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Re: testing plans for Web IDL

From: Dominique Hazael-Massieux <dom@w3.org>
Date: Tue, 31 May 2011 10:28:33 +0200
To: Cameron McCormack <cam@mcc.id.au>, plh@w3.org
Cc: public-script-coord <public-script-coord@w3.org>
Message-ID: <1306830522.2519.124.camel@altostratustier>
Hi Cameron,

Le mardi 31 mai 2011 à 16:50 +1200, Cameron McCormack a écrit :
> We want to know if the specification’s requirements are appropriate for
> authors of other web platform specifications.  We can see that there are
> a number of specifications that do use Web IDL, so that is some evidence
> that Web IDL is doing the right thing.  That there are more than n
> specifications using Web IDL might be one criterion for progressing past
> CR.  Should we also wait to see if there are more than n specifications
> using each feature from Web IDL?  Some features are peculiar things that
> we don’t necessarily want more specifications using, and which we have
> only for the benefit of compatibility in HTML5.  So I am not sure if
> “≥ n specs using feature X” is a good exit criterion.

I think I would go for:
* by default, each feature of Web IDL needs to be present in at least 2
specs
* except for features of Web IDL that are explicitly marked as legacy
artifacts in the spec, for which a single legacy reference would suffice

This also ensures the Web IDL spec would clearly mark which features are
to be avoided :)

I know PLH has a tool that scrapes Web IDL fragments from a number of
specs; PLH, are the said Web IDL available somewhere? This could be a
good starting point for identifying which features might not make the x2
criteria.

> Whether these other specifications write correct IDL fragments is
> another thing to look at, and something we can (and you do) test for.

Yes, I think that as part of finding specs that use the various Web IDL
features, we should also ensure that they use them properly — and by
that I mean also beyond the syntax, ensuring that the semantics of the
fragments match the prose / perceived intent of the author.

> We also want to know if the specification’s deep technical requirements
> are appropriate for implementors.  If we want to restrict ourselves to
> looking at particular specifications (like Selectors API, DOM Core, or
> HTML5) then we can, assuming those other specifications are mature
> enough, test whether implementations of their IDL fragments are correct.
> So we might want to have an exit criterion being that we have at least n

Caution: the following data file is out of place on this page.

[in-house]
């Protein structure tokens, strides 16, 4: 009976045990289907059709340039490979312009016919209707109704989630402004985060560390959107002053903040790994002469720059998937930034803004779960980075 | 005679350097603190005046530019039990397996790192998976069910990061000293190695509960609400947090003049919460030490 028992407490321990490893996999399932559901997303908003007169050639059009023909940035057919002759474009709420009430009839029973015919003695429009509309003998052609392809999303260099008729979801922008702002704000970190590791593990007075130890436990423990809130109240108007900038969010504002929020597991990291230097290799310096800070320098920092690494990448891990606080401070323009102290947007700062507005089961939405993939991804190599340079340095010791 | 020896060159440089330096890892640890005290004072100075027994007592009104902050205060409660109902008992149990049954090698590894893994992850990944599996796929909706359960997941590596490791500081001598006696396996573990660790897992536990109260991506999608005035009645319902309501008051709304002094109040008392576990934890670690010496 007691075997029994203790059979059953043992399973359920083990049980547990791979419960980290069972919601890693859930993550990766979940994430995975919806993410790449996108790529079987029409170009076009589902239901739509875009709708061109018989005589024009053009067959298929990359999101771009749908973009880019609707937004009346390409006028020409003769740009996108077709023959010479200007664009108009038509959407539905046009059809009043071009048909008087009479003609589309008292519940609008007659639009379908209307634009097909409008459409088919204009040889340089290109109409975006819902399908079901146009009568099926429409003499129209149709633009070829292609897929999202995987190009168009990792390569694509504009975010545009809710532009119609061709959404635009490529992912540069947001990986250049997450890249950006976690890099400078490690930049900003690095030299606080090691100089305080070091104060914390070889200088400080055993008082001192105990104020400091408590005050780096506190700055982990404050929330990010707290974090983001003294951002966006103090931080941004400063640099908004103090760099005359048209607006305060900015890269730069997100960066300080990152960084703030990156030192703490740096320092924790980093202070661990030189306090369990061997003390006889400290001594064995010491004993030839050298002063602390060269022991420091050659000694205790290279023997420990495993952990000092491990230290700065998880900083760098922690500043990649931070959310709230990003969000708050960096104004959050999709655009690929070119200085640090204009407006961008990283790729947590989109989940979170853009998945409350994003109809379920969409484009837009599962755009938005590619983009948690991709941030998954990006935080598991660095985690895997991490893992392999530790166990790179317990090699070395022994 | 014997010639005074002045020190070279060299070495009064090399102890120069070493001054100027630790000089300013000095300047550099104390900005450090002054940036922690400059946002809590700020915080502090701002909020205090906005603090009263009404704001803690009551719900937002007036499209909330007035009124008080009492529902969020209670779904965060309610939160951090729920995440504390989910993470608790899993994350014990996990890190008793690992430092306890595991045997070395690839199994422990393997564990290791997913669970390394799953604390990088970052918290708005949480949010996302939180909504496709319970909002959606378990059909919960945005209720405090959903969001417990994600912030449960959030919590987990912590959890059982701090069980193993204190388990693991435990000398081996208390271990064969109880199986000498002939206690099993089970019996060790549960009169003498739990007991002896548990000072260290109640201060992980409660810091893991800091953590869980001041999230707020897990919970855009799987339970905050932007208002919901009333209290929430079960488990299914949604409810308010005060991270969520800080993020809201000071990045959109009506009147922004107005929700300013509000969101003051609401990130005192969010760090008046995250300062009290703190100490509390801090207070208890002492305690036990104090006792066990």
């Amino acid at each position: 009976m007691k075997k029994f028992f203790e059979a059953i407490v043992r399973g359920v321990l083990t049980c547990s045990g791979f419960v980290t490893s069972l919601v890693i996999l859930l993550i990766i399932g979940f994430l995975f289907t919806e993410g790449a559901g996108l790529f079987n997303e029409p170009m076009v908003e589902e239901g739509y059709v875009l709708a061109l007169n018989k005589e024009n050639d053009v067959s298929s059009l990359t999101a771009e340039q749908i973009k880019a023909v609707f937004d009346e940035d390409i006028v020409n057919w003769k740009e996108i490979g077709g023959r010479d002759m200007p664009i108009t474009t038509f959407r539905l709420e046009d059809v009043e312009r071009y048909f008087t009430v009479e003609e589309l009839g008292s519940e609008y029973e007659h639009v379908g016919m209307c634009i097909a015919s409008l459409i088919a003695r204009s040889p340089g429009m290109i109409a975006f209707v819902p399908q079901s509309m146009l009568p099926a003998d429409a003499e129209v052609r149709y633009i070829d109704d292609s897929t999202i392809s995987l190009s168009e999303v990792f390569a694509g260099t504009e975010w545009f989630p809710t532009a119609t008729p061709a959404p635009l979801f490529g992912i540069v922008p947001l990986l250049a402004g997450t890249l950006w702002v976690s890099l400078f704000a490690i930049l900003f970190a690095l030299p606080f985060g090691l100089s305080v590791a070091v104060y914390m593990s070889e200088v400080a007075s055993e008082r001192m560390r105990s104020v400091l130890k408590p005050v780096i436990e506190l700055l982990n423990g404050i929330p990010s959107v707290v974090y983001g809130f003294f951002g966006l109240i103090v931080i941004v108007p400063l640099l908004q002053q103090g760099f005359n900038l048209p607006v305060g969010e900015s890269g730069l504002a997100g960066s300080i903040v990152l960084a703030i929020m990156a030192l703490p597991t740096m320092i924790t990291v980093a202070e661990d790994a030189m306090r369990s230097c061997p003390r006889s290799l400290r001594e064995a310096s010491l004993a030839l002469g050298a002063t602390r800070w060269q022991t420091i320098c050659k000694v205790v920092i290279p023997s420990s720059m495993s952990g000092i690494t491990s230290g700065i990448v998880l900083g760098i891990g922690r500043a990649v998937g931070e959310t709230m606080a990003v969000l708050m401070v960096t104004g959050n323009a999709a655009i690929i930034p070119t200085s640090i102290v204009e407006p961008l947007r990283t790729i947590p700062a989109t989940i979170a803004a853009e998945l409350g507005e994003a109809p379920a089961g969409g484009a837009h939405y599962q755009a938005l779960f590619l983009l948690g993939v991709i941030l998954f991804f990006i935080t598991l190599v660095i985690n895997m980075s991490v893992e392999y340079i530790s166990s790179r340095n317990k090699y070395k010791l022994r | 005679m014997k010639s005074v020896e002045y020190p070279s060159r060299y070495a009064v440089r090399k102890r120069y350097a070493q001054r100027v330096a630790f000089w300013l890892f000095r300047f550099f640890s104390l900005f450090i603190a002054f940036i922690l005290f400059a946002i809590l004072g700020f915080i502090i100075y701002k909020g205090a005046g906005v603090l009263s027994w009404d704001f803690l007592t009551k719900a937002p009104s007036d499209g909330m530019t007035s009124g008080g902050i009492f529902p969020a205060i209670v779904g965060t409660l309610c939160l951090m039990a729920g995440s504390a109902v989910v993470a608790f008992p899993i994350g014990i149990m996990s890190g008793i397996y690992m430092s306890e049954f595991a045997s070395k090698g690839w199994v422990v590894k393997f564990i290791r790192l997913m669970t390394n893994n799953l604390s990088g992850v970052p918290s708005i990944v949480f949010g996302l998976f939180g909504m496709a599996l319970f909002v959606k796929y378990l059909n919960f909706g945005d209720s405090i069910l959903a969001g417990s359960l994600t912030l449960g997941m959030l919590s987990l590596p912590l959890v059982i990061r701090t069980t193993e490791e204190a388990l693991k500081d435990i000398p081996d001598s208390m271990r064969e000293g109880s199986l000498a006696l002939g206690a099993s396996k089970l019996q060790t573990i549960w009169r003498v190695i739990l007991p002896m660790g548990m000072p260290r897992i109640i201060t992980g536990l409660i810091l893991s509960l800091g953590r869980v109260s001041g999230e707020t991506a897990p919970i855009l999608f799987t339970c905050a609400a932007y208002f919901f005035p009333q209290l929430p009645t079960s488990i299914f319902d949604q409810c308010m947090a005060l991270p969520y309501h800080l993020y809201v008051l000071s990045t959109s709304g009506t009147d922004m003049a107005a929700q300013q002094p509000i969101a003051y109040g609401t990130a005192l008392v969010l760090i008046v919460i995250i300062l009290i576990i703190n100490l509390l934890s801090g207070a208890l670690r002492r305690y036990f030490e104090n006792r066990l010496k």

> implementations of a particular Web IDL feature that is used in
> specification X.

Yes, I think having 2 implementations of each Web IDL feature (legacy or
not) would be great.

> I think it’s a bit strange to have Web IDL’s advancement tied to whether
> implementors will update their implementations of existing
> specifications to follow Web IDL’s requirements if there isn’t a
> specification that does recast that spec in Web IDL.

Fair enough.

> I wonder if the existing specifications that use Web IDL aren’t enough
> for us to use.

If they cover enough of the required features, yes, I think that's
probably enough; we'll probably also want to have specs that are stable
enough (although of course we don't want to be trapped in an egg and
chicken problem where specs can't get stable because Web IDL isn't
finished, and Web IDL can't be finished because it needs stable specs.)

> If we restrict ourselves to testing particular features of Web IDL (as
> used by other specifications), then I don’t think we need to have such a
> tool for our test suite.  For example, if we took DOM Core as one of the
> specs we were testing with, then I don’t think the Web IDL test suite
> would need to test that the proprties for both Node::ELEMENT_NODE and
> Node::ATTRIBUTE_NODE cannot be written to.  It’s this kind of repetition
> that this tool would help you with, though.
> 
> I think the tool would be more useful to generate tests for the test
> suites of those other specifications.

Probably, indeed.

> …
> > 1. I pretty much think the Java binding should be moved out of the
> > main spec into a Note; it seems to me very unlikely that anyone will
> > spend the necessary effort to ensure that the Java bindings are
> > correct in the timeframe we want for Web IDL progression.
> 
> That’s a good point.  I wouldn’t want it to lose its normativity,
> though.  If nobody is implementing web platform specifications with
> Java, then maybe it could be a separate specification that lived forever
> at CR, or at least until there sufficient implementations.  (There are a
> few Apache projects that implement DOM and other related things in Java;
> they could count.)

I guess I wouldn't mind keeping the Java binding on the Rec track for
the time being, and moving it to Rec or to Note depending on the
interest in the document. Should the split happen before Last Call,
though?

Summarizing a possible action plan based on the discussion in this
thread:
* we need to identify all the features of Web IDL; I guess a good
starting point is the various syntactic keywords that it defines
* among them, we need to mark legacy ones
* we should start looking for specs that use the various identified
features of Web IDL, with a preference for the most mature/deployed
* we should write test cases that allows to verify the proper ECMAScript
binding of these features in the said specs

Dom
Received on Tuesday, 31 May 2011 08:28:51 UTC

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